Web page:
If y’all haven’t heard, a storm’s a’brewin’ out there. Her name is Florence, and she ain’t pretty. But I jest – of course you’ve heard about Hurricane Florence. How could you not? It’s forecast to be the most severe storm to hit North Carolina since Hurricane Hazel in 1954.
The Category 4 storm is barreling toward the North Carolina and South Carolina coasts and is predicted to make landfall near Wilmington, N.C., either late Thursday or early Friday. Due to the storm’s breadth, it will affect the coasts and inland regions of Georgia, South Carolina, North Carolina and Virginia.
Photo: Wednesday morning on the Outer Banks. The surf is picking up and the clouds are coming in, but all is calm for now. Photo by Margaret Caldwell
A hurricane’s impact goes beyond its strength. Its speed is part of the issue. Some hurricanes quickly sweep through in a frenzy of wind and rain. Others, Florence looking closer to this sort, move slowly, unloading torrential rains for long periods of time before finally passing.
What does all of this mean for everyone on the Outer Banks? Rain, storm surge and high winds are expected, but right now we don't know how much.
A mandatory evacuation for all visitors and residents was issued in Hatteras Island and Ocracoke Island on Monday, and it took effect in the remaining areas of Dare County on Tuesday morning. The Outer Banks is really a ghost town. Visitors are gone, and many residents are packing up and hitting the road. The big question is where to go. Florence’s path has been unpredictable, and information regarding where it will hit (and particularly where it’ll hit the hardest) seems like it changes every few hours.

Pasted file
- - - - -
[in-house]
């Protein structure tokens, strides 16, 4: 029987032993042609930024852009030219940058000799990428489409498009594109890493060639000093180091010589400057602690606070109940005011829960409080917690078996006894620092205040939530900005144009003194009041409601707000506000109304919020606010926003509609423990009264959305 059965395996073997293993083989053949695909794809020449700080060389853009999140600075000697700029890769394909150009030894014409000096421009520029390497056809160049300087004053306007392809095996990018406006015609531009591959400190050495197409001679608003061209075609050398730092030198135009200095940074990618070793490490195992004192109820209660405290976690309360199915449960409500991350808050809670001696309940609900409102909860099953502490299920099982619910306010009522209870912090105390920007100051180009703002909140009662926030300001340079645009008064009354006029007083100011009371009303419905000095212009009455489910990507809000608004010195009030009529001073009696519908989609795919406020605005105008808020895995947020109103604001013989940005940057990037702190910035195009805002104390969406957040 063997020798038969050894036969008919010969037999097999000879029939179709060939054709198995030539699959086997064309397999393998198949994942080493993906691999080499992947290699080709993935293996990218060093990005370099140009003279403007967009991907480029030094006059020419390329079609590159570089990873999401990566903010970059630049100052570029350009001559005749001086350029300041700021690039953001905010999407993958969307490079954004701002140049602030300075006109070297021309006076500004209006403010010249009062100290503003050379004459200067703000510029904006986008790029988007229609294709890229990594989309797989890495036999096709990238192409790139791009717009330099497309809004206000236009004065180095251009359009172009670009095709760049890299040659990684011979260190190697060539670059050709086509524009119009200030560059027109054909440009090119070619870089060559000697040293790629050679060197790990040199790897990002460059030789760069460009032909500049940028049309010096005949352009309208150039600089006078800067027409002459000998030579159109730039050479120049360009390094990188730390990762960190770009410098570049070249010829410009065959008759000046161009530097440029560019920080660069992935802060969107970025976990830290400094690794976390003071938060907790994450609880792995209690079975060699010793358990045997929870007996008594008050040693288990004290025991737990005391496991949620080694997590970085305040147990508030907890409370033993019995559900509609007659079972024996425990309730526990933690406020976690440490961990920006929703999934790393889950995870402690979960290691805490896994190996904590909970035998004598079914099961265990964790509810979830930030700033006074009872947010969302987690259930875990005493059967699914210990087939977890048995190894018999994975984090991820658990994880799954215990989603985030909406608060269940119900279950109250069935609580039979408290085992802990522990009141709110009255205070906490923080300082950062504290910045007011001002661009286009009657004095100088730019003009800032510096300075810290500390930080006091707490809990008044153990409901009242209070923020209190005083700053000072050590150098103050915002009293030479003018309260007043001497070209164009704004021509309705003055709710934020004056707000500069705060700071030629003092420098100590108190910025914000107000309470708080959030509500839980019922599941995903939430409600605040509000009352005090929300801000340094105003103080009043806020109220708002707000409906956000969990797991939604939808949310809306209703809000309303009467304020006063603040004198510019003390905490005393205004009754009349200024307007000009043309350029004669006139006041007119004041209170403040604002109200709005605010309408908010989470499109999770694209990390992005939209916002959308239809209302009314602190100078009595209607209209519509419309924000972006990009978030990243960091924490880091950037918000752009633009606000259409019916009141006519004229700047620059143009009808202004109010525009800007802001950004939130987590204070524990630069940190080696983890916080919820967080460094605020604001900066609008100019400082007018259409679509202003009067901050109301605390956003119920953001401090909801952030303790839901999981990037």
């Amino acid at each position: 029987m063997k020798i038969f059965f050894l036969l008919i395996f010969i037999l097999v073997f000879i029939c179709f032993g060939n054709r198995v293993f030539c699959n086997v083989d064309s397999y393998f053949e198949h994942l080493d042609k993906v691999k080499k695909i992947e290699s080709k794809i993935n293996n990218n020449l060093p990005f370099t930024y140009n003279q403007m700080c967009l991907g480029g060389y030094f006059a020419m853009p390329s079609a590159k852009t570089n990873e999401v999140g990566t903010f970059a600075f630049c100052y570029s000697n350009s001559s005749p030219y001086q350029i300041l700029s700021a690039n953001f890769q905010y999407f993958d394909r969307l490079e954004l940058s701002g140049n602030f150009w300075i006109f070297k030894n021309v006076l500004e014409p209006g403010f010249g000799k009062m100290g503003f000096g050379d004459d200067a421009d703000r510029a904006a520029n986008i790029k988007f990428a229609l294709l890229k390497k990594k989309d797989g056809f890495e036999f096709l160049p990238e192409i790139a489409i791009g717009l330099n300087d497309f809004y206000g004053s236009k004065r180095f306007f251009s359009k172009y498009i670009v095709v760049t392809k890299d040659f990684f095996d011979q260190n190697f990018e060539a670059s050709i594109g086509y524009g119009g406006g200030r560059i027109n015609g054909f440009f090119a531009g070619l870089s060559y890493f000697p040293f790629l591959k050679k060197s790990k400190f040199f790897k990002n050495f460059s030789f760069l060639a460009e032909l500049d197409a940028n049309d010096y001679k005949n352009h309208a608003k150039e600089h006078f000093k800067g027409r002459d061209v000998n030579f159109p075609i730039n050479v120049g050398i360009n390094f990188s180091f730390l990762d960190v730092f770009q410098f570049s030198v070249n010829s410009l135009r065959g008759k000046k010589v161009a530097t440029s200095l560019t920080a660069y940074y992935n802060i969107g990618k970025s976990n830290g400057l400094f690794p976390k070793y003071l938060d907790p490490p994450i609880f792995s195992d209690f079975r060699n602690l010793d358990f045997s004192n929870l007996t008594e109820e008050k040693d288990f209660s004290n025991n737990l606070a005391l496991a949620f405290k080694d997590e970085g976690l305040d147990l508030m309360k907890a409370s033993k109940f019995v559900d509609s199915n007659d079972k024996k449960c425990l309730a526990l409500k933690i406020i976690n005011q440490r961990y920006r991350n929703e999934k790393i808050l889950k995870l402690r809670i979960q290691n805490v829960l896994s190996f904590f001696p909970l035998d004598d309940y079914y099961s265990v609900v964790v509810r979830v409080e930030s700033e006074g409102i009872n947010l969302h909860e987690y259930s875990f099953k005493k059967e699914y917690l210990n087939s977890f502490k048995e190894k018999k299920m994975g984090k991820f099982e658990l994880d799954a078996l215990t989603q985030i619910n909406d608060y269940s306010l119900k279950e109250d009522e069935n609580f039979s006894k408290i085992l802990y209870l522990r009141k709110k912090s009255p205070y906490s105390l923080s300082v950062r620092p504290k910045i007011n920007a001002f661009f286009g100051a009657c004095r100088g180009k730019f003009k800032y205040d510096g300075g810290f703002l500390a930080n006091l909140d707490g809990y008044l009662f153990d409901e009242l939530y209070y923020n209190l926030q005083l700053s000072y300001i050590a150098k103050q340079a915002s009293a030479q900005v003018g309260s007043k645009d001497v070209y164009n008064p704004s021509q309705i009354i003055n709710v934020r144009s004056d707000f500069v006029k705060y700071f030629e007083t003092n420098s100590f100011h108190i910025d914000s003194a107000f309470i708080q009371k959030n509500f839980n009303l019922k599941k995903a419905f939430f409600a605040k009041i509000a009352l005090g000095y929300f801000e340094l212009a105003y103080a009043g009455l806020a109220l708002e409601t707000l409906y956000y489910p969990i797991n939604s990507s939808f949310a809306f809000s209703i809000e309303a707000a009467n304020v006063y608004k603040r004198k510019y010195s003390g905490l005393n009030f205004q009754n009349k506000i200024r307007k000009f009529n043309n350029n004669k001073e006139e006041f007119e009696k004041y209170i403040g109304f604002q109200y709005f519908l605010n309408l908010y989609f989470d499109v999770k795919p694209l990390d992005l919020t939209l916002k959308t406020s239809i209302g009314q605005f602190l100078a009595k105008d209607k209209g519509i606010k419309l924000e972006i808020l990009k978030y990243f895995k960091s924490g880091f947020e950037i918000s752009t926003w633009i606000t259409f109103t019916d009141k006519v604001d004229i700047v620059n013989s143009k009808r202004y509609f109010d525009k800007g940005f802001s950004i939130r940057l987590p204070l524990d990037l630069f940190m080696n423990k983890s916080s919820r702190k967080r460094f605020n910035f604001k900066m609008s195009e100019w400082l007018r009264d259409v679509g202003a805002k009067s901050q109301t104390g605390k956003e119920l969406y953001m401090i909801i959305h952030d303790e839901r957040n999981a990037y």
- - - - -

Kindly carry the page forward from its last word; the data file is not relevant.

All you need to know is that the Outer Banks is closed for business (literally . . . my editor sent me packing on Tuesday morning to evacuate). Restaurants, grocery stores, mail service, shops – just about everything is closed. The last ferry from Ocracoke to the mainland (Swan Quarter) left Wednesday morning at 9:30 a.m.
Events or activities scheduled to happen over the upcoming days have been either canceled or postponed. If you had your eye on a particular happening, call individual businesses or organizations to learn about their plans, but assume for now that it has been cancelled.
Photo: A view from a past storm: ocean overwash on the beach road in Kitty Hawk.
If you’re one of the few planning to stay and, as they say, ride out the hurricane, do your preparations earlier rather than later. Many grocery stores are already low on supplies like bread and bottled water, so stock up if you see it in addition to nonperishable items. Many grocery stores have closed. Keep your prescription medications in a safe place. Make sure your car has a full tank of gas. Charge your laptops and phones. Get flashlights, spare batteries, a generator, a crank radio or anything else that may be useful if we lose power for several days. Have work gloves, trash bags and blue tarps handy. Put passports, birth certificates, social security cards, marriage licenses and other important documents in a Ziplock bag and keep near your car keys.
Remember your pets too. Get extra dog and cat food. I wish it wasn’t necessary to say this but I will: Don’t leave your pets outside and, more importantly, don’t evacuate your house and leave your pets to fend for themselves. In case it’s needed, though, put collars with ID tags on your dogs and cats.
And by all means, don’t sleep naked. You know . . . just in case. No telling what could happen!
For regular weather updates, I like using the NOAA Weather website. Alright, get back to your hurricane preparations. Whether you’re hunkering down or heading out, be smart and stay safe. We’ll see y’all next week!